Major League Baseball and its players union continue to negotiate in pursuit of an agreement that will allow them to get a season started. The latest offer submitted by the league outlines a plan for seventy-six games, but the reality of a fifty game season looms larger with each passing day. Although the players had expressed interest in playing north of one hundred games, the league and its owners are determined to not let the season leak too far into November.
A meaningful 2020 season is seemingly a pipe-dream now as an asterisk will follow whatever team takes home the Commissioner’s Trophy, but that doesn't mean that the season would be a wash for baseball from a marketability standpoint.
The key to making this season special, for players and fans, would be to incorporate an All-Star game into World Series week. Yes, I know that’s not how we usually do it in baseball. But there’s just nothing normal about 2020, so why not shake things up?
A fast paced race to October spanning only seventy games could make for some exciting baseball, even if it’s a far cry from the 162 game marathon that fans usually enjoy. Teams that typically would be have been expected to be bottom feeders this season could get off to a hot start and look to ride it into October. Teams that were locks for October will be forced to get and stay hot early as the margin for error is slimmer than ever. It could certainly be an exciting season.
But, as the 2020 season will be forever viewed differently through the eyes of fans and players alike, the success of baseball in 2020 could reside in the way the league decides to schedule the always popular All-Star festivities.
There is a belief that baseball should schedule the All-Star festivities at the end of the shortened season rather than in the middle, ahead of the World Series. Such an idea is intriguing and could prove to be the saving grace for a tainted season.
Imagine Pro Bowl Weekend, but with the red carpet event, All-Star game, homerun derby, and the futures game spread over the course of a week. By scheduling the festivities just ahead of the World Series, Major League Baseball could dominate the news cycle and national television for up to two weeks just as the NFL does prior to the Super Bowl.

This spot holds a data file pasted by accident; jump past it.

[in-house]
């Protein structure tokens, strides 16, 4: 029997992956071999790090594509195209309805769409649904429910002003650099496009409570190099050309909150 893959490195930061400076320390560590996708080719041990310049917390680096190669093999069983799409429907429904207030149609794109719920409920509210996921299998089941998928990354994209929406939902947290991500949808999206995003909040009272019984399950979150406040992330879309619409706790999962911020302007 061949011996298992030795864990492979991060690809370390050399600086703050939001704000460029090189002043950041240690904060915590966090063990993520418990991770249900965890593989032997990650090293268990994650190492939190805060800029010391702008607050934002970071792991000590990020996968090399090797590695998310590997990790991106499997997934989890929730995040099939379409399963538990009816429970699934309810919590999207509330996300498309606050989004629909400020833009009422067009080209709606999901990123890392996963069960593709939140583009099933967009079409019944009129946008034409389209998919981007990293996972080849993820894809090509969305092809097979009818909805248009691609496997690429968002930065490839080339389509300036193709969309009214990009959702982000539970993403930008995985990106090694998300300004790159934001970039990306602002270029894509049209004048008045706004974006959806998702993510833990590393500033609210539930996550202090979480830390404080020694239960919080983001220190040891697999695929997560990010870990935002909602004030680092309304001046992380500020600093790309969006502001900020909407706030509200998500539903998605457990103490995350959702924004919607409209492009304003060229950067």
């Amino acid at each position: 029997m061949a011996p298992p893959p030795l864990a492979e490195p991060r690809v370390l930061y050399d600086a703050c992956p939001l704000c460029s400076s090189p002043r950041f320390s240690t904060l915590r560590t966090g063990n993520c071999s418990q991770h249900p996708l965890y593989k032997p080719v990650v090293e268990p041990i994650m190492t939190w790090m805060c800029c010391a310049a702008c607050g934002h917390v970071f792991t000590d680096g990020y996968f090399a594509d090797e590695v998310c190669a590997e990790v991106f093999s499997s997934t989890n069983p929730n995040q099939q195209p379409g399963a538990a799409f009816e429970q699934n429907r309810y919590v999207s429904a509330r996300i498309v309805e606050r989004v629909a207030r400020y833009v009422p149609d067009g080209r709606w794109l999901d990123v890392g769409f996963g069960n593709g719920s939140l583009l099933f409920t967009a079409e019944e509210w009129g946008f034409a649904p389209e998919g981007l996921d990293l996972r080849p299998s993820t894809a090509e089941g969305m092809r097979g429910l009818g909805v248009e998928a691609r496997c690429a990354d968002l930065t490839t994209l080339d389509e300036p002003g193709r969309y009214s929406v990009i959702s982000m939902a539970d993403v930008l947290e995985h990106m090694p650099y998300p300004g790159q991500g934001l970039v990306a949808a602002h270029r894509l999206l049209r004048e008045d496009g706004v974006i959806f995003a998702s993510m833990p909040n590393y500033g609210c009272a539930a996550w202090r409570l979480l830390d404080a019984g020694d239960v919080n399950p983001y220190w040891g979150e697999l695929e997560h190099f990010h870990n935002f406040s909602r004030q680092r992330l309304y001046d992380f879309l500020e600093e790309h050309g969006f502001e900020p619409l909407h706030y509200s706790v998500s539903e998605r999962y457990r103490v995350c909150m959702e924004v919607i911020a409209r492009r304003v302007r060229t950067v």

Even more intriguing, would be to host both the All-Star festivities and the World Series in the same city. While home field advantage is a highly sought after commodity in the World Series, why not shake things up in a season that will already look vastly different than seasons prior?
This would allow for the game’s biggest stars all to be in one place for baseball’s biggest series. Baseball, a sport that largely struggles with the marketability of its players, would be able to market its biggest names for nearly two straight weeks in one place, a baseball hub of sorts.
Imagine Mike Trout, Bryce Harper, Juan Soto, Kris Bryant, Javier Baez and others all taking turns in the booth as commentators throughout the World Series. Imagine having the best and the brightest stars in one place for the entirety of the Fall Classic for fan events, photo-ops, Q and A sessions, and so much more... It would be a slam dunk for a sport that struggles immensely to market its best assets.
As negotiations drag on and fans become increasingly frustrated and possibly alienated from the sport, the ability to dominate the national stage with the games best could prove invaluable for the league.
How would it work?
Last season, the World Series spanned nine days, October 22nd throughout the 30th. Let’s say the dates are similar this season. Here is how a mega baseball week could look:
10/22 (Thursday): All-Star Red Carpet Night
10/23: Homerun Derby
10/24: All-Star Game
10/25: Futures Game
10/26: World Series Game 1
11/4: *World Series Game 7
*If the series goes the distance and takes nine days to complete, the league would have secured two weeks worth of headlines and television ratings.
A mega-week of baseball centric activities leading to the beginning of the World Series dominated by the game’s stars seems to be the best opportunity to create a meaningful ending to an otherwise strange season.
It is a win-win for both the league and its players.